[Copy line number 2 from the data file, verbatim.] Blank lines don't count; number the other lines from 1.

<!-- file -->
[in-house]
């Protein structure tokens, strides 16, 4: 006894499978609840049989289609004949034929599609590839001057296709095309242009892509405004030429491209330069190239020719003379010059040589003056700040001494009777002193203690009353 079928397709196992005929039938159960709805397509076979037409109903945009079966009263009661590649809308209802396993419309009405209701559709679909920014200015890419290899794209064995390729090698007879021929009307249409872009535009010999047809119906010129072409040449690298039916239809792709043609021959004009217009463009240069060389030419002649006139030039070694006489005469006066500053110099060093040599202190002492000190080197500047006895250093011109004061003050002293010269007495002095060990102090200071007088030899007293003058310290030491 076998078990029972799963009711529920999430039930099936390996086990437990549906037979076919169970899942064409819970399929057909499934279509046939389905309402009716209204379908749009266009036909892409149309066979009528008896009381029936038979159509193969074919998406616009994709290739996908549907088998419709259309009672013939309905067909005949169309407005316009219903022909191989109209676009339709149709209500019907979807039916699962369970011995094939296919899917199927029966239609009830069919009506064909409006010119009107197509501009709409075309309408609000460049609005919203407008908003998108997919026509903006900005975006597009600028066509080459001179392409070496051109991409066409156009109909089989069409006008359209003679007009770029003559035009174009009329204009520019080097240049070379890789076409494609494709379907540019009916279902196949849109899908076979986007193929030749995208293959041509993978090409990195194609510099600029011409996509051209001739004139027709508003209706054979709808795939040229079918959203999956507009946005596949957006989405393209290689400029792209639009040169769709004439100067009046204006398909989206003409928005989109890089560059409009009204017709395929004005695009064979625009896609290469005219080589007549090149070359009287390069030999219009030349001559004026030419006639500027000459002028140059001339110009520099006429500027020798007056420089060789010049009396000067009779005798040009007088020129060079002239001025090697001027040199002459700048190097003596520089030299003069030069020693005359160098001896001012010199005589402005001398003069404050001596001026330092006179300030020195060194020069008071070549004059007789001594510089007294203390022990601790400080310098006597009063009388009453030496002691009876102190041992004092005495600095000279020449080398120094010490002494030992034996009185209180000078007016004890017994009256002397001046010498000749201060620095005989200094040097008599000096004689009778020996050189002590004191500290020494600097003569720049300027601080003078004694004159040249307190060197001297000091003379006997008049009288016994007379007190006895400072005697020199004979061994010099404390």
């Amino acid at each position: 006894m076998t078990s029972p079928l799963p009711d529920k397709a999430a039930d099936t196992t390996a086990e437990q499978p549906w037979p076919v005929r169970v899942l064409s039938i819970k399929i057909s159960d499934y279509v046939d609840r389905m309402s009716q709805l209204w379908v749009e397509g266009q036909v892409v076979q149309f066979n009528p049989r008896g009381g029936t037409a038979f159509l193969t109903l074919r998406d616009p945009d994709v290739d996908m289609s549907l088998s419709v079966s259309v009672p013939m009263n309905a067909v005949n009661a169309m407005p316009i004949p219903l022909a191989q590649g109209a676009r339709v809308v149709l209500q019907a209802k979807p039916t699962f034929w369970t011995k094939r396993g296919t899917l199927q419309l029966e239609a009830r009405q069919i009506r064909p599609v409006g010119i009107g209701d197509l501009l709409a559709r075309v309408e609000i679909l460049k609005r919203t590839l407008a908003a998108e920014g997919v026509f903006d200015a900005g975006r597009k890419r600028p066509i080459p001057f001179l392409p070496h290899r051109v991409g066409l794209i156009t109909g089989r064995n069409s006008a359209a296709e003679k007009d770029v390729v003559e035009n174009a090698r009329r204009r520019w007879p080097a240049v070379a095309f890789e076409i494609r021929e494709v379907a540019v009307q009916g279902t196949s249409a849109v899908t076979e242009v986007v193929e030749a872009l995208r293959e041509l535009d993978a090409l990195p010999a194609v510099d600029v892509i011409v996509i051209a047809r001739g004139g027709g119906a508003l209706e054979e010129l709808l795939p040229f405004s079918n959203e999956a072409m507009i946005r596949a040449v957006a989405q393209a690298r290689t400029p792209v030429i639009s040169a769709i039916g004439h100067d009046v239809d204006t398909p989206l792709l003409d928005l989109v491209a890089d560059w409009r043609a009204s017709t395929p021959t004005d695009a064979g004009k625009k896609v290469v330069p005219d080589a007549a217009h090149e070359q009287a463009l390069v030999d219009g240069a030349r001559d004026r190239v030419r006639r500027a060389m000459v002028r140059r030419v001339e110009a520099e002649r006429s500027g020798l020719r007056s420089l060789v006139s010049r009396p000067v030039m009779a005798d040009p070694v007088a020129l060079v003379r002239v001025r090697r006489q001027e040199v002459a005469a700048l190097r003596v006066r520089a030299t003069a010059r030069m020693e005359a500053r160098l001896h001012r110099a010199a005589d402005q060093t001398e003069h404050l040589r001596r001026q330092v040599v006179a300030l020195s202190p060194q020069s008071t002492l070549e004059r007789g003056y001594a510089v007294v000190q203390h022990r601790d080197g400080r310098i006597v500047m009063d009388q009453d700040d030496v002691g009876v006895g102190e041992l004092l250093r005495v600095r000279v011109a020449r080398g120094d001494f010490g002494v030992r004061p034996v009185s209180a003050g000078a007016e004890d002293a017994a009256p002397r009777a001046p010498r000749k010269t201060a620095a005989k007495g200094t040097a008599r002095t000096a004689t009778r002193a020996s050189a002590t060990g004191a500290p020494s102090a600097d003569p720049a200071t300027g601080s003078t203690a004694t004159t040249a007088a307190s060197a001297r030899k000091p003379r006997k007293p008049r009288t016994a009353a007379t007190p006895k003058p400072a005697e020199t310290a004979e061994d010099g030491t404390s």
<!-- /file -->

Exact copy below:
């Protein structure tokens, strides 16, 4: 006894499978609840049989289609004949034929599609590839001057296709095309242009892509405004030429491209330069190239020719003379010059040589003056700040001494009777002193203690009353 079928397709196992005929039938159960709805397509076979037409109903945009079966009263009661590649809308209802396993419309009405209701559709679909920014200015890419290899794209064995390729090698007879021929009307249409872009535009010999047809119906010129072409040449690298039916239809792709043609021959004009217009463009240069060389030419002649006139030039070694006489005469006066500053110099060093040599202190002492000190080197500047006895250093011109004061003050002293010269007495002095060990102090200071007088030899007293003058310290030491 076998078990029972799963009711529920999430039930099936390996086990437990549906037979076919169970899942064409819970399929057909499934279509046939389905309402009716209204379908749009266009036909892409149309066979009528008896009381029936038979159509193969074919998406616009994709290739996908549907088998419709259309009672013939309905067909005949169309407005316009219903022909191989109209676009339709149709209500019907979807039916699962369970011995094939296919899917199927029966239609009830069919009506064909409006010119009107197509501009709409075309309408609000460049609005919203407008908003998108997919026509903006900005975006597009600028066509080459001179392409070496051109991409066409156009109909089989069409006008359209003679007009770029003559035009174009009329204009520019080097240049070379890789076409494609494709379907540019009916279902196949849109899908076979986007193929030749995208293959041509993978090409990195194609510099600029011409996509051209001739004139027709508003209706054979709808795939040229079918959203999956507009946005596949957006989405393209290689400029792209639009040169769709004439100067009046204006398909989206003409928005989109890089560059409009009204017709395929004005695009064979625009896609290469005219080589007549090149070359009287390069030999219009030349001559004026030419006639500027000459002028140059001339110009520099006429500027020798007056420089060789010049009396000067009779005798040009007088020129060079002239001025090697001027040199002459700048190097003596520089030299003069030069020693005359160098001896001012010199005589402005001398003069404050001596001026330092006179300030020195060194020069008071070549004059007789001594510089007294203390022990601790400080310098006597009063009388009453030496002691009876102190041992004092005495600095000279020449080398120094010490002494030992034996009185209180000078007016004890017994009256002397001046010498000749201060620095005989200094040097008599000096004689009778020996050189002590004191500290020494600097003569720049300027601080003078004694004159040249307190060197001297000091003379006997008049009288016994007379007190006895400072005697020199004979061994010099404390």